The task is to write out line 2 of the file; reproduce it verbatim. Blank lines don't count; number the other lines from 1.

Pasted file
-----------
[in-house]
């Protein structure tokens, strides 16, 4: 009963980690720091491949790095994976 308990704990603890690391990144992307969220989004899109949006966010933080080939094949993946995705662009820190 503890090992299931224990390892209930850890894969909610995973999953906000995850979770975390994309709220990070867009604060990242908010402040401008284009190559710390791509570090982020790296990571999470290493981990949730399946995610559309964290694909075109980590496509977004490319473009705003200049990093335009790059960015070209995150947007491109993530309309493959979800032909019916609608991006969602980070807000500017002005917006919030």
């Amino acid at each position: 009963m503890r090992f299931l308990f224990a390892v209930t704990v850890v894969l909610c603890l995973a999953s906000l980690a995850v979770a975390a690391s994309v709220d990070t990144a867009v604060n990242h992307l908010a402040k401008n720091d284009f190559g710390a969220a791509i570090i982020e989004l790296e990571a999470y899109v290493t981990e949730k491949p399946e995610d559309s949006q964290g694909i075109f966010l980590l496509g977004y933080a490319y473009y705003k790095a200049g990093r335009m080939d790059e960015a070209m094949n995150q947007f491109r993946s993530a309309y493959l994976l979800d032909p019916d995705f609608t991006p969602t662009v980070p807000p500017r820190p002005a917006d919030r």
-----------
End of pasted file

């Protein structure tokens, strides 16, 4: 009963980690720091491949790095994976 308990704990603890690391990144992307969220989004899109949006966010933080080939094949993946995705662009820190 503890090992299931224990390892209930850890894969909610995973999953906000995850979770975390994309709220990070867009604060990242908010402040401008284009190559710390791509570090982020790296990571999470290493981990949730399946995610559309964290694909075109980590496509977004490319473009705003200049990093335009790059960015070209995150947007491109993530309309493959979800032909019916609608991006969602980070807000500017002005917006919030």